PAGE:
Finding My Voice

Earlier this year, the hosting for this blog came up for renewal. In the last three years I’ve barely written anything here but I’d pay the bill with half-baked intentions to get back to posting regularly. That obviously wasn’t working.

This time the deadline to pay slid past and I received an email warning that my site would be disabled/removed if I didn’t settle my invoice. Hmmm, this could be easier, I thought – if I just look the other way long enough the issue will take care of itself.

I didn’t bank on the wiles of the hosting company. Days, then weeks, passed and the emails kept coming, always the same message. They made me uncomfortable – just kill it and be done with it, I fumed. It brought to mind the part in Alex Garland’s The Beach, where one of the Norwegian fishermen is mortally wounded. The rest of the community can’t bear this fly in the ointment of their island paradise illusion and move him out of earshot of the camp so they don’t have to listen to his moans of pain as he dies a slow and agonizing death.

Eventually, I caved and renewed. I figured the universe was trying to tell me something.

Today, Facebook reminded me it’s nineteen years to the day since K whisked me away to a swanky Belgian hotel and asked me to marry him.

Nineteen years!

So much has happened in those nineteen years. We were virtual strangers when we met and married – from different races, countries, cultures. We struck out on our own, minus the familial support customarily available to newlyweds. With only one another to rely on, we had to learn how to work together, how to give each other time, patience, the benefit of the doubt. We’ve come through childrearing, a transatlantic move, intractable inlaws, diagnoses and immigration.

I was a mess back then. I was undiagnosed autistic and living in the shadow of complex PTSD from my abusive upbringing. I was self-harming, numbing myself with booze and drugs and generally spiralling closer and closer to self-annihilation. I’d wake from sleep with tears of frustration wet on my face, from dreams where the harder I tried to make myself heard the quieter my voice became.

What K saw in me I’ll never know. I made no attempt to hide my struggles from him, but somehow he could see beyond all that. Our early days of marriage were no cake-walk – there were times when we clashed, when I felt unheard and misconstrued and K could not understand how I couldn’t simply put things behind me and move forward – but somehow we came through it. We were moving forward. But the pace was slow and the terrain treacherous.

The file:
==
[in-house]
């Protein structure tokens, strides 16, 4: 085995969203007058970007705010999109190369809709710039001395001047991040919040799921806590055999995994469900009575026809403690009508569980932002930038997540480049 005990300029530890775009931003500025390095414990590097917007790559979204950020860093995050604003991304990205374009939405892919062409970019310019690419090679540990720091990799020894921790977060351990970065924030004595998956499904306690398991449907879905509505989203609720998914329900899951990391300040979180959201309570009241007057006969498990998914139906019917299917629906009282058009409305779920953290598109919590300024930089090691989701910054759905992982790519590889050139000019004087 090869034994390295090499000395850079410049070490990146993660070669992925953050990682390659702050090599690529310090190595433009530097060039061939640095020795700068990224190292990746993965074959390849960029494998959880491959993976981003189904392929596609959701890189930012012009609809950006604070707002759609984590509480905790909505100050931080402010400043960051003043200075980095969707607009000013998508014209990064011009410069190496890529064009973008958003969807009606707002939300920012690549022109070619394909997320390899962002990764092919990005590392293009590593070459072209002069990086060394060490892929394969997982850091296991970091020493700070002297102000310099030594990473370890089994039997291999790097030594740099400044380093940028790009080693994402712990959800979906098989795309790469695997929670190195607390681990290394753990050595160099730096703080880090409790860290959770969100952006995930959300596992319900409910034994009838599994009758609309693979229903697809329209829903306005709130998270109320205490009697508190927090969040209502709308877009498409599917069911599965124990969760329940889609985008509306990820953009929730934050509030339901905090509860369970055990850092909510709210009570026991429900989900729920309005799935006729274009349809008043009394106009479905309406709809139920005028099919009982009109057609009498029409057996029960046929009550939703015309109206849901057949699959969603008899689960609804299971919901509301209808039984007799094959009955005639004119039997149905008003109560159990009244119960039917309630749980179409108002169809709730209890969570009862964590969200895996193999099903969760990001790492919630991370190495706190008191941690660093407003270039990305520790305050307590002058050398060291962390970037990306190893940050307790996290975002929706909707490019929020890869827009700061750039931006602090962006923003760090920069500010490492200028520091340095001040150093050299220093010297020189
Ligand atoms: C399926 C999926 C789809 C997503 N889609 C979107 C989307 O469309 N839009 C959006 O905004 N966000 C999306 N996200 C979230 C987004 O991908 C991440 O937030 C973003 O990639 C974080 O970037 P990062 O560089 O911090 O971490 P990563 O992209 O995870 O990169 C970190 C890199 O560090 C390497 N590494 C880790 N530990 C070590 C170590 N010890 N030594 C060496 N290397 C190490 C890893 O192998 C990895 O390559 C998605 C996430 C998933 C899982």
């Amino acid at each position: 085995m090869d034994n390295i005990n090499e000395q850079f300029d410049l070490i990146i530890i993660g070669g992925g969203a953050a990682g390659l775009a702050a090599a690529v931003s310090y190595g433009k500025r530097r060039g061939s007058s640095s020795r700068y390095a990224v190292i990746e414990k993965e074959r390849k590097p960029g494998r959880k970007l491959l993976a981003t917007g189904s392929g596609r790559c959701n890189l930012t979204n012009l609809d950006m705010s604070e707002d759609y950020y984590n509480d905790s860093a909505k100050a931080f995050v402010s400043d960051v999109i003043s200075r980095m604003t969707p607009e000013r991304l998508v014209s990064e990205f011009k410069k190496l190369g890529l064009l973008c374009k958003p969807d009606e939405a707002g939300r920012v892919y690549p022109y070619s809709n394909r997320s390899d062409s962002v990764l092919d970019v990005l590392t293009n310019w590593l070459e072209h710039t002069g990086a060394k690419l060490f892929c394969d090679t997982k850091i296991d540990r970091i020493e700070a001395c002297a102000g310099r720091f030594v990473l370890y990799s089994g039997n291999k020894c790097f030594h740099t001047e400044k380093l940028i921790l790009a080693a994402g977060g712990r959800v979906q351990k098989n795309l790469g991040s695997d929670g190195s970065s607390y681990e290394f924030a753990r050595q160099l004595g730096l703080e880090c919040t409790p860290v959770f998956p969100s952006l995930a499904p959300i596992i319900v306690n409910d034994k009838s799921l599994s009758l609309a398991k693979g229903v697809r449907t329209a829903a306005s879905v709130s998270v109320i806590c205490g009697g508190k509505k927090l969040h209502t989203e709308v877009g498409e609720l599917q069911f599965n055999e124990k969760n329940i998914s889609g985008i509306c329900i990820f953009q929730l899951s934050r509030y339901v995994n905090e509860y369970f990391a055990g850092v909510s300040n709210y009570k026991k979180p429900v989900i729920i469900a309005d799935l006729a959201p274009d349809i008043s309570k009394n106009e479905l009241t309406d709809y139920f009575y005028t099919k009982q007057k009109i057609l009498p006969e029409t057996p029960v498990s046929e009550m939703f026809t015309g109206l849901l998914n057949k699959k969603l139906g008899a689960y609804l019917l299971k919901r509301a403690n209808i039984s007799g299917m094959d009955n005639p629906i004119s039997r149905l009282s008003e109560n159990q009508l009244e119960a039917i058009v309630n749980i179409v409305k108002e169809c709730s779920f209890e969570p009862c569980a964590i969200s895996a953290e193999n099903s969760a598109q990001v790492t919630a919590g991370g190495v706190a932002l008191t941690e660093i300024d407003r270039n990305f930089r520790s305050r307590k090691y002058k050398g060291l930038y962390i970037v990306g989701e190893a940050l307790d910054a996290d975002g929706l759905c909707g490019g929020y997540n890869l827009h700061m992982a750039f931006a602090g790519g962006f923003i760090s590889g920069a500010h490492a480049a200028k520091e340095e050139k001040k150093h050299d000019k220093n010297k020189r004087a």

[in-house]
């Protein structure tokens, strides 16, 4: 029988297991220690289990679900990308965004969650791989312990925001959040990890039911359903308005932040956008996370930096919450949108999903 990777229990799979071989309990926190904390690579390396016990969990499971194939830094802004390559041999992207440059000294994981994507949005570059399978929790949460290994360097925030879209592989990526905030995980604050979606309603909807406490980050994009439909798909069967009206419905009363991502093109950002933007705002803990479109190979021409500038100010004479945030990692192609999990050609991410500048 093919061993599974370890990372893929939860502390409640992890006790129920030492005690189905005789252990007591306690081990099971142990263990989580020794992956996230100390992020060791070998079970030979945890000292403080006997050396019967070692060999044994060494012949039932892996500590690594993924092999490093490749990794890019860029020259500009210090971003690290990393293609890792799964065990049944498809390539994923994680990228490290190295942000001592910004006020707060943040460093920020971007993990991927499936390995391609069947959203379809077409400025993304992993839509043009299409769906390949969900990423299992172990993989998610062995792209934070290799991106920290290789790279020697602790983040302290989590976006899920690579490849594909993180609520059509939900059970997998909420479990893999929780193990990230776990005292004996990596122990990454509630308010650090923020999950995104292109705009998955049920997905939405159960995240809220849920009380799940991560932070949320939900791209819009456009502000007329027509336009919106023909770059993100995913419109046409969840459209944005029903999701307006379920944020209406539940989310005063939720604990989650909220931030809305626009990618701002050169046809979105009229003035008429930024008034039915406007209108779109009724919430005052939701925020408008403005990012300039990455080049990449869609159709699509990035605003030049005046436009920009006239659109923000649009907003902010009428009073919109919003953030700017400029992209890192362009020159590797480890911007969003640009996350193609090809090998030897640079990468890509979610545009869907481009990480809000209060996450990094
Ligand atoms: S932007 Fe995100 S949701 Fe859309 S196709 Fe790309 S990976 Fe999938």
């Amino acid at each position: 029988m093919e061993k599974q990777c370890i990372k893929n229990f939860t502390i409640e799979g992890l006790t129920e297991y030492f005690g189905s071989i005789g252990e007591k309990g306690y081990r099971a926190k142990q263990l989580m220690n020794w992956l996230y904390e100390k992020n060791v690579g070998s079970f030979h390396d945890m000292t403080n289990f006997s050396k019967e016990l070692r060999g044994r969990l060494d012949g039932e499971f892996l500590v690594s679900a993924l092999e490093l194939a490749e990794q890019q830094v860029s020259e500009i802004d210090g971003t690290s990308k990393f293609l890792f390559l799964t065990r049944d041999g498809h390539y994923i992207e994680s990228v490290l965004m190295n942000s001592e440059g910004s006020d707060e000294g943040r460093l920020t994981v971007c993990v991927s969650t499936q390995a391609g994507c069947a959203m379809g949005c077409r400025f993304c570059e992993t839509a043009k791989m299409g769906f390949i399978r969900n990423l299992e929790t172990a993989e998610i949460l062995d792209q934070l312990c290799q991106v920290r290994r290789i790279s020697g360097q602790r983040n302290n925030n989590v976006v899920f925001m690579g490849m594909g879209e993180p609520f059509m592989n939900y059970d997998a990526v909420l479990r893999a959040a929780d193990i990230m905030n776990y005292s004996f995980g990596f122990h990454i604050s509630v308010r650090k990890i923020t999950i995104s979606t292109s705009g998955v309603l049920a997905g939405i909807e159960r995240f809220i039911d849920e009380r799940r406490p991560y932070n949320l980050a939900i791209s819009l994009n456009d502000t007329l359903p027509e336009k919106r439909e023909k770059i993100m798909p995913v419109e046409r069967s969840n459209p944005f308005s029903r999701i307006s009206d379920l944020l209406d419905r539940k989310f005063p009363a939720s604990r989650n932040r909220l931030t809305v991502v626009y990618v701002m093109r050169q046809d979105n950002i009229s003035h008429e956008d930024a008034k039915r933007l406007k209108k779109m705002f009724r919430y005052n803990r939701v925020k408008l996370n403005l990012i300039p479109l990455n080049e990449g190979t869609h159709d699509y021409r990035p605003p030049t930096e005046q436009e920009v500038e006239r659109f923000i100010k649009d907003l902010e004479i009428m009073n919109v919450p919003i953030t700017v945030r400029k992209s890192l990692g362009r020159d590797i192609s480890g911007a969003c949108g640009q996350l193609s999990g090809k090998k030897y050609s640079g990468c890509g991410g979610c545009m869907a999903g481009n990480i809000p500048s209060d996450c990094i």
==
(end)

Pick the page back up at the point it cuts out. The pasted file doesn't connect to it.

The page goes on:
Then we came to Canada and I started this blog. Ostensibly, it was to chronicle our new adventure – a way of sharing the infinite discoveries of our new life with friends back home all in one shot. But it quickly became a confessional of sorts, of my guilt at missing my home over people, then, slowly, of events from my past triggered by something in the news, or a fleeting memory or feeling.

This was where my real healing began. Here. On this blog. This was where I found my voice and the courage to use it. Once I began speaking my truth I realized how long I’d been hiding things for people who didn’t deserve my protection. I also realized what I had known since childhood – that my strengths, and my happiness, lay in the Arts, in writing, drawing, photography, painting.

I had been forcing myself into a mould someone else had chosen for me and forgotten who I really was.

This blog helped me get that back. And to think I nearly turned my back on it…

By Aisha Ashraf

An autistic Irish immigrant in a cross-cultural marriage, Aisha Ashraf is the archetypal outlander, writing to root herself through place and perspective. Published in The Rumpus, The Maine Review, River Teeth, HuffPost and elsewhere, her work explores the legacy of trauma, the nature of being an outsider and the narrow confines of belonging. She currently lives in Canada.


  1. I was delightfully surprised to see your name and blog pop up after several years of not knowing what had become of you.Although we have never met, I came across your blog some years ago when I was writing a blog for our local garden club, and I became a fan of your writing, your ideas and insights into so many aspects of social existence here in Canada and the differences between cultures. I was particularly interested in your conflicted connection with the Muslim faith because I was involved with a community sponsorship of several Syrian families who sought refuge in Canada and my close relationship with one particular family (6 kids) has enriched my life considerably. So, seeing you coming back to the blogosphere is a treat, like having an old friend show up unannounced after a long absence. I hope you will continue to post your thoughts and stories now that you have taken that first step again.

  2. Dear Aisha! You are so very talented at writing, drawing, photography, and painting (and SO much more)! You are an amazing mom, and a kind and caring friend. I’m glad you didn’t let your blog subscription expire and look forward to reading any new posts!

  3. K clearly saw the beautiful woman that you are. With all of your complexities he believed in you…and he was right!

  4. Loved reading this Aisha. You’re so brave and have come through so much. I’ve always thought your writing was beautiful even when we were at school. Hope you’re all keeping well xx

    1. Hi Maria! Thanks for commenting. Not sure about brave, we get through what life throws at us because we have no other option, but I appreciate you still reading my writing after all these years. So lovely to hear from you xxx

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